Before entering the murky world of politics, Shashi Tharoor was a distinguished diplomat. Plus, he was an author with a string of books to his credit.

So it is strange how easily politics, in which he has barely spent 10 years, affects his Broca’s area, the part of the brain that controls speech.

What else could explain why the erudite Tharoor would launch a broadside against his party's bugbear, Prime Minister Modi?

In August Tharoor had said, "You see him (Modi) in hilarious Naga head-dress with feathers, various kinds of extraordinary outfits, which is right thing for PM to do...

"Indira Gandhi has also been photographed wearing various kinds of costumes.

"But Why does he always refuse to wear a Muslim skull cap? Why does he refuse to wear green?"

The previous month, his comment that India would turn into a Hindu Pakistan if the BJP won the 2019 elections led the BJP’s youth wing to vandalise his office in Thiruvananthapuram, which in turn spurred him to ask if the BJP had started a Hindu Taliban.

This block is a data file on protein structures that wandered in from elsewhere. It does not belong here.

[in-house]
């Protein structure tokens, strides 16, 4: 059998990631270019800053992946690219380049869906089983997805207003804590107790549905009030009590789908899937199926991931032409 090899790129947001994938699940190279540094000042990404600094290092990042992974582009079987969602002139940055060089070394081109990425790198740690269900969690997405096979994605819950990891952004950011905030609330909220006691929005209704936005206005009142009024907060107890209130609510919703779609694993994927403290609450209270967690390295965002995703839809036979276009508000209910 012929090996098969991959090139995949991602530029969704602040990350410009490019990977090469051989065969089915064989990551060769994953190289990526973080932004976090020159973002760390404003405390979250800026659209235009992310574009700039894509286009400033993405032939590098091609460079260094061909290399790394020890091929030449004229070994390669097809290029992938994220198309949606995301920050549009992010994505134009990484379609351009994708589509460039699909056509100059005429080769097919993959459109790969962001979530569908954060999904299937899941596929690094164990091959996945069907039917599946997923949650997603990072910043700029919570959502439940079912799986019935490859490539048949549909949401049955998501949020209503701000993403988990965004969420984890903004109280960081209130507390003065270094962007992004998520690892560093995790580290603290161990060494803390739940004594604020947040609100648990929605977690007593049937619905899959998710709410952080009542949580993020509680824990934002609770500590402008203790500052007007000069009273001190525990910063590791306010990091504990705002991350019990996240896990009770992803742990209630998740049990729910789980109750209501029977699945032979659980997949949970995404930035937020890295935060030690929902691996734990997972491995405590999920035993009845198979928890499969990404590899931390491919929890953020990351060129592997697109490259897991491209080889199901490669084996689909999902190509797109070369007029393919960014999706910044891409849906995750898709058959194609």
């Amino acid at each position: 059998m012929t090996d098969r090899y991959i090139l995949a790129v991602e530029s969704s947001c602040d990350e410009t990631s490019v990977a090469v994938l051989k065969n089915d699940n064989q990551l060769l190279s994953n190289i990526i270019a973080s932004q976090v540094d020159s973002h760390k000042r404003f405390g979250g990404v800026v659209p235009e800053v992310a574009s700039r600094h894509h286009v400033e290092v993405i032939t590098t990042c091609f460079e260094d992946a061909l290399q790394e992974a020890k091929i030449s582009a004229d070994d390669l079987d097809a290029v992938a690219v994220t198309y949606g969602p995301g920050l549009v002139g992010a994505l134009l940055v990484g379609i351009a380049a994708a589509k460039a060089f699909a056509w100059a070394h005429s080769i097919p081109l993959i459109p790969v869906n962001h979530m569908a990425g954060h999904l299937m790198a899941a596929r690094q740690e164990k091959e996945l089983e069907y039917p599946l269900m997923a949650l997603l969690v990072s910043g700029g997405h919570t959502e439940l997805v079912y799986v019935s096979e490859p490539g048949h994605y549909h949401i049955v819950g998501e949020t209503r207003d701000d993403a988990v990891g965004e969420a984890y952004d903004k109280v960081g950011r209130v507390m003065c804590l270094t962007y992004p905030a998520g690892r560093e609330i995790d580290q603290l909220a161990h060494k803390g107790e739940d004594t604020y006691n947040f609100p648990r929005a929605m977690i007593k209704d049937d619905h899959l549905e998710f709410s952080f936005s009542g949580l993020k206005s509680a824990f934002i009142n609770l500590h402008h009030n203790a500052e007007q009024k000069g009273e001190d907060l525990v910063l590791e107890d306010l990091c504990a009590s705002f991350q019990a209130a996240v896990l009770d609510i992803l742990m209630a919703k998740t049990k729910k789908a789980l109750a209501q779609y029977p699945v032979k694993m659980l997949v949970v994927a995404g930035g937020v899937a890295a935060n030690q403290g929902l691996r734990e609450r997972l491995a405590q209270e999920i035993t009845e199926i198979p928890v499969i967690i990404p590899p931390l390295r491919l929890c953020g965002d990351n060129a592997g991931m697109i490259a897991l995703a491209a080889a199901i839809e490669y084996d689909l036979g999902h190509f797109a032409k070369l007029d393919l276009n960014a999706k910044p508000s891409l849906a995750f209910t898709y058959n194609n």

As they say, never a dull moment if you are a man of letters..

Sanjay Nirupam

His name may not carry much resonance beyond Mumbai’s shores but the city Congress chief Sanjay Nirupam is known for being combative.

Which explains his criticism of the prime minister in September, calling him an 'anpadh-gawaar' (uneducated country bumpkin).

Nirupam’s outburst was sparked off by the Maharashtra government’s decision to screen a short film on Modi’s life in schools.

“What will children learn from the life of an anpadh-gawaar?" Nirupam asked. "They should be kept away from politics."

Even as his words set off a storm of words, Nirupam remained unapologetic, insisting the words he used to describe the prime minister 'were not undignified'.

Digvijaya Singh

The veteran leader has held a variety of offices in the course of an illustrious career, so it makes little sense that someone of his calibre, seniority, experience, not to leave out gravitas, would invite opprobrium by forwarding a scurrilous WhatsApp fwd.